During an interview with EE Times last month, one Silicon Valley chip executive stressed that it is not patents that China lacks, but “the manufacturing knowhow beyond patents.” This includes such mundane matters as entrance procedures to the building all the way to how to store wafers, he said. “These cannot be acquired; they must be learned.”
Yunogami agreed. According to sources supplying semiconductor equipment, XMC (now folded into YRST) has been insistent that suppliers bring to Wuan exactly the same equipment used by Samsung in its Xi’an fab, where the South Korean giant makes 32-layer NAND flash devices. [Samsung is making 64-layer vertical NAND memory in South Korea.]
Yunogami said, “XMC can buy equipment based on the same spec, but they can’t really run it unless they have people who know how to use it.”
There’s always a way around these problems, though. As the Silicon Valley executive quoted above told us, “China needs to learn from Korea.” That’s exactly what China is doing.
One of the first steps XMC took in its talent hunt was to poach almost 1,000 Chinese fab operators who have worked for Samsung in Xi’an. Further, XMC has been pursuing senior NAND engineers from Samsung and SK Hynix. XMC has also acquired a lot of internal technical information about Toshiba and Micron.
Yunogami has seen this movie before. Samsung used the same playbook when Korea was trying to catch up with Japan’s DRAM industry, he explained.
In the 1990s, Samsung heavily recruited Japanese DRAM engineers. These engineers kept their day jobs in Japan, but worked for Samsung, earning big money, on weekends. Weekend flights between Seoul and Tokyo were jammed with Japanese engineers.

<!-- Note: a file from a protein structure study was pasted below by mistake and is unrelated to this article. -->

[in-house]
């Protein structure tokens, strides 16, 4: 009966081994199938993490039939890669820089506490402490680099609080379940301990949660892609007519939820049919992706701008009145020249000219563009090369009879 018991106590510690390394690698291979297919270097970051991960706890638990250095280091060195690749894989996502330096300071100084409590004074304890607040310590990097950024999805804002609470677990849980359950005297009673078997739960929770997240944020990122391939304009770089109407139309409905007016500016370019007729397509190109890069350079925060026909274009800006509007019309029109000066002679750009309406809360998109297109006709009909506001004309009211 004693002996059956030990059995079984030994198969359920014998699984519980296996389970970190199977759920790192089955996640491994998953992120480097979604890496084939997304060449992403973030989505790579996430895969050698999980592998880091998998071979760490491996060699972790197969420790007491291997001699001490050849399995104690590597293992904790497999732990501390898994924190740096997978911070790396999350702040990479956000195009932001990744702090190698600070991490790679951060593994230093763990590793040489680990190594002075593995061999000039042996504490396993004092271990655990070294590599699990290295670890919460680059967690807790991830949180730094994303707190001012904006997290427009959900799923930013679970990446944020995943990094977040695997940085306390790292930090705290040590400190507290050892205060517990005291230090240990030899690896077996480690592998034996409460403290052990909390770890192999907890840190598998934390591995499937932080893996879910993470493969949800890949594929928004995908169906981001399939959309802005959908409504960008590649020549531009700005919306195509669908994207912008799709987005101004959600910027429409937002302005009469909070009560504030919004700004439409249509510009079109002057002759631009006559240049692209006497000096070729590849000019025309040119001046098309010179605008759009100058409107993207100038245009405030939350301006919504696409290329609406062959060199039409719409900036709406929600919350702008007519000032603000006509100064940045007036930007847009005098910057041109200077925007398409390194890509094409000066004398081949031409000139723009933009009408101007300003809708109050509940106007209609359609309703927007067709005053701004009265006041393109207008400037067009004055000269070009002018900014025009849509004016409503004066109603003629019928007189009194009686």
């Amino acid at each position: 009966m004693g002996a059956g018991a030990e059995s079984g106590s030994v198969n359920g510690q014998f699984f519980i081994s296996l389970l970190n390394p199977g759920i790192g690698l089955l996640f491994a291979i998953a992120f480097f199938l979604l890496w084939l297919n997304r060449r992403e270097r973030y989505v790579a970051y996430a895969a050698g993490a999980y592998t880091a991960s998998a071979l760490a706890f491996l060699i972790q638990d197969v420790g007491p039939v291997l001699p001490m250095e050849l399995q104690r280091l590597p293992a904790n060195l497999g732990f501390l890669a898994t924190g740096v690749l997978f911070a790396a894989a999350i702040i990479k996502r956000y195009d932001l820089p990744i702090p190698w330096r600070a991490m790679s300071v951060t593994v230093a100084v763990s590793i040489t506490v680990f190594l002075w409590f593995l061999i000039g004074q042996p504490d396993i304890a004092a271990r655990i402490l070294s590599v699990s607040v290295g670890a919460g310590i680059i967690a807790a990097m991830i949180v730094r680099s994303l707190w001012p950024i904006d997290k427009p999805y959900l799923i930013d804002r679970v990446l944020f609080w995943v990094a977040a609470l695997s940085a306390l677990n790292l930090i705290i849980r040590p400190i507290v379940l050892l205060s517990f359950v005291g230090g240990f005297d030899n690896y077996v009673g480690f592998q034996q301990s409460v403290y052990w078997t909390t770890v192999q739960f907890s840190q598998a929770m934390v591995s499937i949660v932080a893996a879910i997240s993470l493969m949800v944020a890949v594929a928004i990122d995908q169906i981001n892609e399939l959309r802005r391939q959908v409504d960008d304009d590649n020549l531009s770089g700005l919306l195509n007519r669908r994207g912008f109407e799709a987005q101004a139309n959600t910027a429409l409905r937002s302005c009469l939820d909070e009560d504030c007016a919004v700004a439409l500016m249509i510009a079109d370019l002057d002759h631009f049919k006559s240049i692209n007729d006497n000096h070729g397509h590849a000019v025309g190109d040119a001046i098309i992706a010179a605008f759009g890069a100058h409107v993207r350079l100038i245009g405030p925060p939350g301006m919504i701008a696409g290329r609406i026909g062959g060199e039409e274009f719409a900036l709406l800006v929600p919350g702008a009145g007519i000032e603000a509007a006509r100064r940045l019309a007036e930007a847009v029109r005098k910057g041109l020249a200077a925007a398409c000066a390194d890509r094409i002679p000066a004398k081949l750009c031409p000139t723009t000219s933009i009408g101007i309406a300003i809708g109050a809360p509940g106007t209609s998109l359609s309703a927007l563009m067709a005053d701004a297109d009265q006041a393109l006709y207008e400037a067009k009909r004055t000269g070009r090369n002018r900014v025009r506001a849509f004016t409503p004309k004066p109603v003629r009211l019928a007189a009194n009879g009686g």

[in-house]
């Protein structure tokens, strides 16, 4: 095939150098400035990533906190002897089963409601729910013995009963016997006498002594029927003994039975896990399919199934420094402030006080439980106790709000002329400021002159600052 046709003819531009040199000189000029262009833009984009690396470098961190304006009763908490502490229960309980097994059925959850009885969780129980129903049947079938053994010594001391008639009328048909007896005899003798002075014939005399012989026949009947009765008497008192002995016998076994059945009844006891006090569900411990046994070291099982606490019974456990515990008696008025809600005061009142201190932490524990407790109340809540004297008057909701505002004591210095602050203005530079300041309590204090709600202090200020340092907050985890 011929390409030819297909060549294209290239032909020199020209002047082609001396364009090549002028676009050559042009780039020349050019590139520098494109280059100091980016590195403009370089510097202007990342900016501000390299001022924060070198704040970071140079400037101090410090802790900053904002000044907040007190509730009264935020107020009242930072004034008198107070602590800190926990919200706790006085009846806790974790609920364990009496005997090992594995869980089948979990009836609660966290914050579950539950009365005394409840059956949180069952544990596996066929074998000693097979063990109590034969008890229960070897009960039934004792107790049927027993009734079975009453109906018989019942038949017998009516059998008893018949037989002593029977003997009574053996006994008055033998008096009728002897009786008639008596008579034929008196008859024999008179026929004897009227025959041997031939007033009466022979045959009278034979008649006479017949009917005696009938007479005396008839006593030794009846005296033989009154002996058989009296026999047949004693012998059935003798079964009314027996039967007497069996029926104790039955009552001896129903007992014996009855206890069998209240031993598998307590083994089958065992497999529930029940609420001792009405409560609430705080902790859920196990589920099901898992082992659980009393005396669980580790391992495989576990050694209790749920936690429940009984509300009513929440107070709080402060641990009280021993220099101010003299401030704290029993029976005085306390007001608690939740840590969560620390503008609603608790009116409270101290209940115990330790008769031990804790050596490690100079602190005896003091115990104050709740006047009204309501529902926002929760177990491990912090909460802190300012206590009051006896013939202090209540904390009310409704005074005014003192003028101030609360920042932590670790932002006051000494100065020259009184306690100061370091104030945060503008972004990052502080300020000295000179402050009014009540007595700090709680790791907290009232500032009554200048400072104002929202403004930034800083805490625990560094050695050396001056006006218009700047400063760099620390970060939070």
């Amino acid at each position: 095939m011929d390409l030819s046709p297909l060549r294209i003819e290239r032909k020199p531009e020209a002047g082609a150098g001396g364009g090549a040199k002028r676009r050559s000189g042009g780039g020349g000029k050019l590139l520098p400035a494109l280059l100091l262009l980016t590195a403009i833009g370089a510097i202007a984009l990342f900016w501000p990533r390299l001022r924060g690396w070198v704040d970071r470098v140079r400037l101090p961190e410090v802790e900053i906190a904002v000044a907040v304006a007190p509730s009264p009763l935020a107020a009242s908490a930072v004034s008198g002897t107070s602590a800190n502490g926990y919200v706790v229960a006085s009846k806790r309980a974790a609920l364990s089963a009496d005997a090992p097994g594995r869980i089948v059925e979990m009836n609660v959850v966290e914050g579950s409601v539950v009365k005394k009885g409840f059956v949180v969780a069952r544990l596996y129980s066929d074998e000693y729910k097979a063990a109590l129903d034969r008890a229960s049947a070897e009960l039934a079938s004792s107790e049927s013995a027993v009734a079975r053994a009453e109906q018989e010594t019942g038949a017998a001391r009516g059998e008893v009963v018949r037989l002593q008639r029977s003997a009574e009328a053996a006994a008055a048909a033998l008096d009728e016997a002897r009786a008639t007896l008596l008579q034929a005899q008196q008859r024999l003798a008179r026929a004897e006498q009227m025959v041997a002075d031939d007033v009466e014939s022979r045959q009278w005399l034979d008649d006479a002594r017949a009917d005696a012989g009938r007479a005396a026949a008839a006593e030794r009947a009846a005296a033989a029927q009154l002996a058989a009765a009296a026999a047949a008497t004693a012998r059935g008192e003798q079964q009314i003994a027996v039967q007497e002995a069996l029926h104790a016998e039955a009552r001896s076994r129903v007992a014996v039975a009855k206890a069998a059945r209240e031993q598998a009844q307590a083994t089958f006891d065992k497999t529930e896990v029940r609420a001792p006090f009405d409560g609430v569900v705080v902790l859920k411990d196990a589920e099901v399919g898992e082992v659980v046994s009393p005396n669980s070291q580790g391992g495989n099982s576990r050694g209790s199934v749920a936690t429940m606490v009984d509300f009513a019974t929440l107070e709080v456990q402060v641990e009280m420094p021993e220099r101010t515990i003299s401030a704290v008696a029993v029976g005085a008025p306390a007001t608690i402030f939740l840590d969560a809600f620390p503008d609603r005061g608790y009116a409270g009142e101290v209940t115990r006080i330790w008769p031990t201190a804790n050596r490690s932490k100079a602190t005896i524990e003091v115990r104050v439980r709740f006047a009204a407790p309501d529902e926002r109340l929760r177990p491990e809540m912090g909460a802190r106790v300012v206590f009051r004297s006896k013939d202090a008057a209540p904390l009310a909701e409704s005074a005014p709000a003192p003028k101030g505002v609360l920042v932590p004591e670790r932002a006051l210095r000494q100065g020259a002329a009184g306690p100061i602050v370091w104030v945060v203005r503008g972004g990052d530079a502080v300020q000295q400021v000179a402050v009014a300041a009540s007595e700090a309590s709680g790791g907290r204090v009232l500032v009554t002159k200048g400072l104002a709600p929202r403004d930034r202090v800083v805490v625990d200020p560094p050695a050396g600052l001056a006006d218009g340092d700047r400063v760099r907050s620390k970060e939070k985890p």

Twenty years later, South Korea is getting similar treatment from China. Although Sino King’s strategy hasn’t exactly worked with Chinese investors, nobody can stop XMC in Wuan from poaching Samsung-trained engineers in Xi’an.
YRST, which now has XMC in its fold, has stated plans to build a 300mm fab for $24 billion. The first phase of construction began in late 2016 and the fab is expected to be completed in 2019.
Reports also say that YRST’s capacity is expected to be about 300,000 wafers monthly that will be used to produce 32-layer 3D NAND flash chips.
Figure 1: Signboard in XMC's memory fab construction site in Wuhan.
Yunogami believes YRST is making progress. By leveraging Spansion’s Mirror-Bit technology (originally developed for NOR, later picked up by Samsung to develop NAND), XMC carried out late last year its first and second test production of 32-layer 3D NAND flash. The yield in the first lot, tested in mid-November, “was zero” [as expected], said Yunogami. A second lot in December similarly produced no devices that can perform at full spec. But it’s suspected that there are some salvageable devices able to work at a lesser spec, Yunogami said.
Figure 2: Memory fab's mission reads: "Gather global resources to build a centre for the world's memory chip industry-where China will control destiny."
XMC appears to be following a normal learning curve in memory production.
However, at a time when YRST in Wuhan is still in an early stage of NAND development, why is Tsinghua Unigroup in such a hurry for another memory fab in a different city?
This is a move unexpected even by some China experts.